EGU24-17504, updated on 11 Mar 2024
EGU General Assembly 2024
© Author(s) 2024. This work is distributed under
the Creative Commons Attribution 4.0 License.

Cloud droplet formation characteristics at eleven locations throughout Greece during summer 2020 and 2021

Kaori Kawana1,2, Romanos Foskinis1,2,3, Eemeli Holopainen1,2, Alexandros Papayannis2,3, Andreas Aktypis1,4, Christos Kaltsonoudis1, David Patoulias1, Angeliki Matrali1,4, Christina Vasilakopoulou1,4, Evangelia Kostenidou10, Kalliopi Florou1, Nikos Kalivitis6, Konstantinos Eleftheriadis7, Constantini Samara8, Mihalis Lazaridis9, Nikolaos Mihalopoulos5,7, Spyros Pandis1,4, Athanasios Nenes1,2, and the Observation Team*
Kaori Kawana et al.
  • 1Center for Studies of Air Quality and Climate Change, Institute of Chemical Engineering Sciences, Foundation for Research and Technology-Hellas, Patras, Greece
  • 2Laboratory of Atmospheric Processes and Their Impacts, School of Architecture, Civil and Environmental Engineering, École Polytechnique Fédérale de Lausanne, Lausanne, Switzerland
  • 3Laser Remote Sensing Unit, Physics Department, National Technical University of Athens, Zografou, Greece
  • 4Department of Chemical Engineering, University of Patras, Patras, Greece
  • 5Institute of Environmental Research and Sustainable Development, National Observatory of Athens, Athens, Greece
  • 6Department of Chemistry, University of Crete, Heraklion, Greece
  • 7Environmental Radioactivity and Aerosol Technology for Atmospheric and Climate Impact Laboratory, NCSR “Demokritos”, Athens, Greece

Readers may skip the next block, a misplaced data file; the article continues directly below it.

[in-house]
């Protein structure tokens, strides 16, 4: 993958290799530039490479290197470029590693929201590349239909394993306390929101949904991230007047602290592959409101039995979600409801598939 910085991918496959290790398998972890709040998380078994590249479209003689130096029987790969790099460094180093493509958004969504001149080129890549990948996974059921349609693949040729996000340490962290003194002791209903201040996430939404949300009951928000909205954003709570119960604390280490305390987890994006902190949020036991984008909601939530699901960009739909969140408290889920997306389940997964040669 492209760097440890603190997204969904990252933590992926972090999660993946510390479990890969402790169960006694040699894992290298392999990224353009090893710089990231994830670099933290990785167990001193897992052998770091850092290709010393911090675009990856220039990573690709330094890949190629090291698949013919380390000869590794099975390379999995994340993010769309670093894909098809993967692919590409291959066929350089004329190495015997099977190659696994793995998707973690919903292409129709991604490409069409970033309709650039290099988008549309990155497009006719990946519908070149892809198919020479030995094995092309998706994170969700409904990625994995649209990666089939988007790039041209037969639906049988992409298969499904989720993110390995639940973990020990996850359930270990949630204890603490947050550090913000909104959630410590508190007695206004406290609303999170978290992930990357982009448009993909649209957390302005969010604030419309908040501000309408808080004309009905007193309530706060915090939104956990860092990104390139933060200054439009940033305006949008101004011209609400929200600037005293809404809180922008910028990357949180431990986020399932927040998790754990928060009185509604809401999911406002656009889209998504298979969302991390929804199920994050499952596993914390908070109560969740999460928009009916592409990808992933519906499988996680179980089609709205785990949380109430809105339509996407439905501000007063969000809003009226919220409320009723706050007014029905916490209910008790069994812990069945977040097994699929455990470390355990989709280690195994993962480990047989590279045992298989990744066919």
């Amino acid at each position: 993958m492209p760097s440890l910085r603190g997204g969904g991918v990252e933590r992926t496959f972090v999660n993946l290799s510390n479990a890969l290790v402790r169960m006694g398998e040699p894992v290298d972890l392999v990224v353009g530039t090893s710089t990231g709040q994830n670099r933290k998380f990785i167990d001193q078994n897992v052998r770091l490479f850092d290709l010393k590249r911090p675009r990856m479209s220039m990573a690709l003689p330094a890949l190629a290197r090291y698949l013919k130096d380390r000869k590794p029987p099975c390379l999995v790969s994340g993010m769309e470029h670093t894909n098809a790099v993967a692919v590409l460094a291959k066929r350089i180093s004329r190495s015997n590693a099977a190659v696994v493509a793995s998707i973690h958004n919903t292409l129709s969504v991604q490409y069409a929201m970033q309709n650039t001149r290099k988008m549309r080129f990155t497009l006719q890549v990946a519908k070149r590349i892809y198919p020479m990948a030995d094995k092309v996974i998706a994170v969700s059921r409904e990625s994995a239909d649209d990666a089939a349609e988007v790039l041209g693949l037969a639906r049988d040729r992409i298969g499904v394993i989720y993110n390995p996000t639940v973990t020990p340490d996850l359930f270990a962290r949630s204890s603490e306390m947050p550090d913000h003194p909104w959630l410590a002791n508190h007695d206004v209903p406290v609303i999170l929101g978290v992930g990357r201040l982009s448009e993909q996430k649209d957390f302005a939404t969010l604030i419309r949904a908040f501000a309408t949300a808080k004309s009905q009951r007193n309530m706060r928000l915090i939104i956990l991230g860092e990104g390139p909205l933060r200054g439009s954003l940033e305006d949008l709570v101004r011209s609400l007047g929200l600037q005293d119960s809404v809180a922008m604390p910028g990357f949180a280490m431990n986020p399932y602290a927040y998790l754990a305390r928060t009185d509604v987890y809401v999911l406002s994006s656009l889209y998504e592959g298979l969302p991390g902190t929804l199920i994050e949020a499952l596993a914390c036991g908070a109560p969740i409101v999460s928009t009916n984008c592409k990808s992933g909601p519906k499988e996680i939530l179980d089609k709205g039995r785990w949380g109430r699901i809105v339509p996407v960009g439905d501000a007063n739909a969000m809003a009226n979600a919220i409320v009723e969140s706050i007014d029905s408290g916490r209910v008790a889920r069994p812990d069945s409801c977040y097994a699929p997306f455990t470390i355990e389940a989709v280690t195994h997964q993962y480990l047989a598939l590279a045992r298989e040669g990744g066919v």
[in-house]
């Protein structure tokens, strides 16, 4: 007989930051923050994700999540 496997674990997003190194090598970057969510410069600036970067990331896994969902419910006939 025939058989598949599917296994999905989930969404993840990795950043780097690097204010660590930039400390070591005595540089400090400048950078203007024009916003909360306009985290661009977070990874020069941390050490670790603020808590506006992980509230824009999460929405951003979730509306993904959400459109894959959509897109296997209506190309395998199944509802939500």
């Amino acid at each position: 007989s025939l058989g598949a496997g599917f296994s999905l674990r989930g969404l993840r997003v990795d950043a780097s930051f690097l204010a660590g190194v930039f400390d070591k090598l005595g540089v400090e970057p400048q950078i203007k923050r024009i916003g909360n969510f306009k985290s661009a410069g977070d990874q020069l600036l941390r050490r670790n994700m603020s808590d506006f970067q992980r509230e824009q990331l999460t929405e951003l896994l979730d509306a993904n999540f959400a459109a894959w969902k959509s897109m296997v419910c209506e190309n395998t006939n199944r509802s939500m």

• 8Department of Chemistry, Aristotle University of Thessaloniki, Thessaloniki, Greece
  • 9School of Chemical and Environmental Engineering, Technical University of Crete, Chania, Greece
  • 10Department of Environmental Engineering, Democritus University of Thrace, Xanthi, Greece
  • *A full list of authors appears at the end of the abstract

    Aerosol particles affect the climate system by directly absorbing and scattering solar radiation or by acting as cloud condensation nuclei (CCN) and modulating cloud radiative properties. Cloud particle activation is at the heart of these aerosol-cloud interactions, but it is important to quantify the degree to which aerosol (size distribution and composition) or dynamical aspects (vertical velocity) contribute to cloud droplet number concentration, as they determine in the end the cloud sensitivity to aerosol variations.

    In this study, we use a comprehensive dataset of number-size distributions and meteorological data observed at 11 sites throughout the E. Mediterranean (Greece) during the summers of 2020 and 2021 and use them as input into a state-of-the-art cloud activation parameterization to determine the potential activated cloud droplet number and maximum supersaturation. Remote sensing retrievals of droplet number complement the analysis and are used to evaluate the droplet number calculations carried out with the parameterization. We then examine the droplet formation characteristics of each region (urban, rural, remote, and mountain), determine when clouds are velocity- and aerosol-limited, link them to airmass origin, and discuss the implications for cloud formation in the region.

Observation Team:

Panayiotis Kalkavouras (5), Aikaterini Bougiatioti (5), Stergios Vratolis (7), Maria Gini (7), Athanasios Kouras (8), Sofia-Eirini Chatoutsidou (9)

How to cite: Kawana, K., Foskinis, R., Holopainen, E., Papayannis, A., Aktypis, A., Kaltsonoudis, C., Patoulias, D., Matrali, A., Vasilakopoulou, C., Kostenidou, E., Florou, K., Kalivitis, N., Eleftheriadis, K., Samara, C., Lazaridis, M., Mihalopoulos, N., Pandis, S., and Nenes, A. and the Observation Team: Cloud droplet formation characteristics at eleven locations throughout Greece during summer 2020 and 2021, EGU General Assembly 2024, Vienna, Austria, 14–19 Apr 2024, EGU24-17504,, 2024.